Richard Strauss mediates Reger to the Leipzig publisher Forberg (opp. 24, 26, 27 and 29) and the Munich publisher Jos. Aibl who in the Weiden years becomes Reger's main publishers. Reger thanks Strauss with the dedication of his Fantasia and Fugue C minor op. 29. With beginning gains Reger can remove the debts left in Wiesbaden by degrees. For the first time for four years a full-length article on Reger with picture and course of life appears again, written by Reger's Wiesbaden friend Caesar Hochstetter who recommends the highly talented young composer to the publishers. Reger thanks him with the dedications of his opp. 25 (Aquarelle) and 34 (Cinq Pièces pittoresques).
The creative high spirits last. Reger composes piano pieces, further organ works, chamber music and lieder. Karl Straube continues the line of premiere performances with the I. organ sonata F sharp minor op. 33 (June) and the chorale fantasy »Wie schön leucht’t uns der Morgenstern« op. 40, no. 1 (October) and also performs Reger's Fantasy and fugue C minor in presence of the composer in Munich.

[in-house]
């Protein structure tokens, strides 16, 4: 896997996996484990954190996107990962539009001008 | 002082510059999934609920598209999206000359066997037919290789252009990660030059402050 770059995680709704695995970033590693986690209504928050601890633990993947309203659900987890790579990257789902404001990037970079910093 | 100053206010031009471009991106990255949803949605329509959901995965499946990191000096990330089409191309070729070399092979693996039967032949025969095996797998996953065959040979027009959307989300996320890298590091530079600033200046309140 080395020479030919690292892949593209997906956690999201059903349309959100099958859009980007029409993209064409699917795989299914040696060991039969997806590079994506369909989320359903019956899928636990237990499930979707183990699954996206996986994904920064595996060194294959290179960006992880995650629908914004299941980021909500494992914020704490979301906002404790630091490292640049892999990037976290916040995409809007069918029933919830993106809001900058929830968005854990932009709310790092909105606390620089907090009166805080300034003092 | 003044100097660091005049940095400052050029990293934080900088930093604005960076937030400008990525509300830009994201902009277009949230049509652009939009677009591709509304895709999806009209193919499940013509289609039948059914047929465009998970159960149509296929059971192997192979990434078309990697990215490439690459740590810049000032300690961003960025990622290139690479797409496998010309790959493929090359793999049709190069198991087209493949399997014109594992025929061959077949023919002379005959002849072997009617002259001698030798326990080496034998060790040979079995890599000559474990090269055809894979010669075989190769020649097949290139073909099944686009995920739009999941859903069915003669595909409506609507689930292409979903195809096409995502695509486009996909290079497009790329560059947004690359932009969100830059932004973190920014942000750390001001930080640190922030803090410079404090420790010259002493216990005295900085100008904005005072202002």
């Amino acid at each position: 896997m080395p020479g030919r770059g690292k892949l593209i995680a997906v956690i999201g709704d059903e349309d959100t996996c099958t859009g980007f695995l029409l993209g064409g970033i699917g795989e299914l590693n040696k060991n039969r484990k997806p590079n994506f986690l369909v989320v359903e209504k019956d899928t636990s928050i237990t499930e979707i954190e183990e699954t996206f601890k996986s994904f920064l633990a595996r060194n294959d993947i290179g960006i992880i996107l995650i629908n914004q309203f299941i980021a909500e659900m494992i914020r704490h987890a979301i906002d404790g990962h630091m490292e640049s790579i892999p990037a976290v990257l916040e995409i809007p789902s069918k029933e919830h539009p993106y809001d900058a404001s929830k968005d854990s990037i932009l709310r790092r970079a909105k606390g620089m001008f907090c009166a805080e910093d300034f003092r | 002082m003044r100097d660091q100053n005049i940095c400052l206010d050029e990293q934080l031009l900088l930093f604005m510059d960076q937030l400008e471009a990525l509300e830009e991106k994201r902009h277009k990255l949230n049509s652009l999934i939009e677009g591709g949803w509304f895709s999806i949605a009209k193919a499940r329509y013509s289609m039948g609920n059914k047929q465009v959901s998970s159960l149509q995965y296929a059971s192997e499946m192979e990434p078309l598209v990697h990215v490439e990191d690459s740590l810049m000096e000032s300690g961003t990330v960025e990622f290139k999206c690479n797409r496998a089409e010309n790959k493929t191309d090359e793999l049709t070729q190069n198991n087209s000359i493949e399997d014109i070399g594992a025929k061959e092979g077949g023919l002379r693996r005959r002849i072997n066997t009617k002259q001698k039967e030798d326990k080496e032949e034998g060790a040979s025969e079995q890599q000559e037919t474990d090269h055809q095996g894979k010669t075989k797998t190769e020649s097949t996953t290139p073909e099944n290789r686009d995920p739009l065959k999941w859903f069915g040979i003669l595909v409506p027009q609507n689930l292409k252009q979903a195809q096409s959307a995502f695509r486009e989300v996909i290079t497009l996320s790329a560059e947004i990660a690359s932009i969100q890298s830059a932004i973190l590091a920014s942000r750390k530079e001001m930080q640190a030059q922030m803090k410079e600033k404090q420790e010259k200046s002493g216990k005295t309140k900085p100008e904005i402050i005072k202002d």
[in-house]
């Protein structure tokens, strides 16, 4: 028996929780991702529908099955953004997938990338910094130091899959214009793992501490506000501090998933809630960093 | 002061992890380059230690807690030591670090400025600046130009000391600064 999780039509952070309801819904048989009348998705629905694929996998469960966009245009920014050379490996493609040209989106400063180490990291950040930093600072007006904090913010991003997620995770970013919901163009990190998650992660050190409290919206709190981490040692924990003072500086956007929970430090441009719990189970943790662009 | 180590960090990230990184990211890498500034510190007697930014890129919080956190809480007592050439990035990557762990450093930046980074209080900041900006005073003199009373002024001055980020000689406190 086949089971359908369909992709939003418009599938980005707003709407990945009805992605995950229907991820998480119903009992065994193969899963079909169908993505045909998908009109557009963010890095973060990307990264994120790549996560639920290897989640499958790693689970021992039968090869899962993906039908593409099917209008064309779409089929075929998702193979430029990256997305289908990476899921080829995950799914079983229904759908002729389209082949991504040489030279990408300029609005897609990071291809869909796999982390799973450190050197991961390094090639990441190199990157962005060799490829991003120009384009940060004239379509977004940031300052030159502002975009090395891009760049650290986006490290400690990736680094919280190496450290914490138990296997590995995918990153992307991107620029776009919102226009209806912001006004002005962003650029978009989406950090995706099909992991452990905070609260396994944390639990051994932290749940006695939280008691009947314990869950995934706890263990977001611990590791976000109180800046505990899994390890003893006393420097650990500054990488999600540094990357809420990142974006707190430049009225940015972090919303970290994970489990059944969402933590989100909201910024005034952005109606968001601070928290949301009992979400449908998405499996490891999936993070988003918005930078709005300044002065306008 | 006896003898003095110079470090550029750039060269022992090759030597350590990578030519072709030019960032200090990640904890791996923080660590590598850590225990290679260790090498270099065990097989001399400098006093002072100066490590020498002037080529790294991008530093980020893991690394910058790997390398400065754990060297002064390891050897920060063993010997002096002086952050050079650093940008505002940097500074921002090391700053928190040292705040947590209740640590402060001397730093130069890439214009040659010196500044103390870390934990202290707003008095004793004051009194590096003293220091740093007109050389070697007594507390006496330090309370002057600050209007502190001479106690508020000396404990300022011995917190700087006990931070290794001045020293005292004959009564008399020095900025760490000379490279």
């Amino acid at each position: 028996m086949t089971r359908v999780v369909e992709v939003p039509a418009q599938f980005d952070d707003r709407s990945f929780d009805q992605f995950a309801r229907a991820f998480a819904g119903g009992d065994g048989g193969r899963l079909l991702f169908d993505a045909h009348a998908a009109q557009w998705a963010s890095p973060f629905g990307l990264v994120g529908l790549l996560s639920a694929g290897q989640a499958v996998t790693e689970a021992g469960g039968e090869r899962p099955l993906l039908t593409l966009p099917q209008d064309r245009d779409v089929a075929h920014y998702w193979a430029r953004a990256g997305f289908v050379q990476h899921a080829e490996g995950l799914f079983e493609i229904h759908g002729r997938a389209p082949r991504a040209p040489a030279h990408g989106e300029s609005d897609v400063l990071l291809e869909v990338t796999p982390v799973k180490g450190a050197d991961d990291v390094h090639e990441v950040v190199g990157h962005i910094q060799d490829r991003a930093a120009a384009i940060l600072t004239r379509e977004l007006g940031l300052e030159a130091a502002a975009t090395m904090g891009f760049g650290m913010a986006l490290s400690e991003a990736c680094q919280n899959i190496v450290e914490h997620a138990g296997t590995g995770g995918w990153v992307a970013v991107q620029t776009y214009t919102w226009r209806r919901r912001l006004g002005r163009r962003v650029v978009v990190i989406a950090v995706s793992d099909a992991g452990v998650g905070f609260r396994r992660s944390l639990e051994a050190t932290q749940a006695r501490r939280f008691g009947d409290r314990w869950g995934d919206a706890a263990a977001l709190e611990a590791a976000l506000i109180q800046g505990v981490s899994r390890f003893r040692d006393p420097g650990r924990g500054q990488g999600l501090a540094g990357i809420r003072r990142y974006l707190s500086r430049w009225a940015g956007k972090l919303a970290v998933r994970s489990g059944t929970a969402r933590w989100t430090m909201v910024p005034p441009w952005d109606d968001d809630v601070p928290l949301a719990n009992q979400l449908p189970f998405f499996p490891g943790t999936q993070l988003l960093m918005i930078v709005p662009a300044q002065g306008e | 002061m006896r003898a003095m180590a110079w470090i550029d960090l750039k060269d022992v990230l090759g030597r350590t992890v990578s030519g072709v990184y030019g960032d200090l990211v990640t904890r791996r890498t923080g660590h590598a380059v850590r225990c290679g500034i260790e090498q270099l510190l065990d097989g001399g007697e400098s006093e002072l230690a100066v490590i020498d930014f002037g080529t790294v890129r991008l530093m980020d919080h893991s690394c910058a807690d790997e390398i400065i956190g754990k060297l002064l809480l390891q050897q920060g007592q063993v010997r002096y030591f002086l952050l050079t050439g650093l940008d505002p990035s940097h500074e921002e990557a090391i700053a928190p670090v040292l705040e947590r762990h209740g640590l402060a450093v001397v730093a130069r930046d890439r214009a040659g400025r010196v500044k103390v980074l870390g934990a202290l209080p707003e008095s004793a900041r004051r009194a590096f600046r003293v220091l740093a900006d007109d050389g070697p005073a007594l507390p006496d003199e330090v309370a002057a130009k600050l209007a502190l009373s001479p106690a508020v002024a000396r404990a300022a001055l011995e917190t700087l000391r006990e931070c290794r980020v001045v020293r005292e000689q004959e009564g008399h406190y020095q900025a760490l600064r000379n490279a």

In May/June Reger spends several weeks in Schneewinkl with Auguste of Bagenski, her daughter Elsa who had been divorced in April of the year and, her cousin Berthel, to whom he had given piano lessons in Wiesbaden. He falls in love with Elsa and composes love lieder; a proposal is nevertheless refused by her, since she well remembers his Wiesbaden time of crisis.